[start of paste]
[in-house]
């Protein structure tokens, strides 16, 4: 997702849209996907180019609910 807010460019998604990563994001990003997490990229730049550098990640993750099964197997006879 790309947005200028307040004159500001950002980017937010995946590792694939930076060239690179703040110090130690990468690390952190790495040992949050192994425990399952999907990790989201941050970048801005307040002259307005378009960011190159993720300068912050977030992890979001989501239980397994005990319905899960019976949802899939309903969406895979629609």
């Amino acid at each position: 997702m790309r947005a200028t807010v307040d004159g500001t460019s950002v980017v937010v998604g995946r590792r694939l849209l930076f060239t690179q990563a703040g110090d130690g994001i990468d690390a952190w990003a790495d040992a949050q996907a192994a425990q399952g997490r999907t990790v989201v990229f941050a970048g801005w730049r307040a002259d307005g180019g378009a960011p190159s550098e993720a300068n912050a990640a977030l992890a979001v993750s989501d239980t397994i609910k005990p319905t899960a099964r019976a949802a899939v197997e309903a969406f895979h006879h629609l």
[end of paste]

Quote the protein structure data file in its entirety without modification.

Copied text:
[in-house]
């Protein structure tokens, strides 16, 4: 997702849209996907180019609910 807010460019998604990563994001990003997490990229730049550098990640993750099964197997006879 790309947005200028307040004159500001950002980017937010995946590792694939930076060239690179703040110090130690990468690390952190790495040992949050192994425990399952999907990790989201941050970048801005307040002259307005378009960011190159993720300068912050977030992890979001989501239980397994005990319905899960019976949802899939309903969406895979629609």
């Amino acid at each position: 997702m790309r947005a200028t807010v307040d004159g500001t460019s950002v980017v937010v998604g995946r590792r694939l849209l930076f060239t690179q990563a703040g110090d130690g994001i990468d690390a952190w990003a790495d040992a949050q996907a192994a425990q399952g997490r999907t990790v989201v990229f941050a970048g801005w730049r307040a002259d307005g180019g378009a960011p190159s550098e993720a300068n912050a990640a977030l992890a979001v993750s989501d239980t397994i609910k005990p319905t899960a099964r019976a949802a899939v197997e309903a969406f895979h006879h629609l």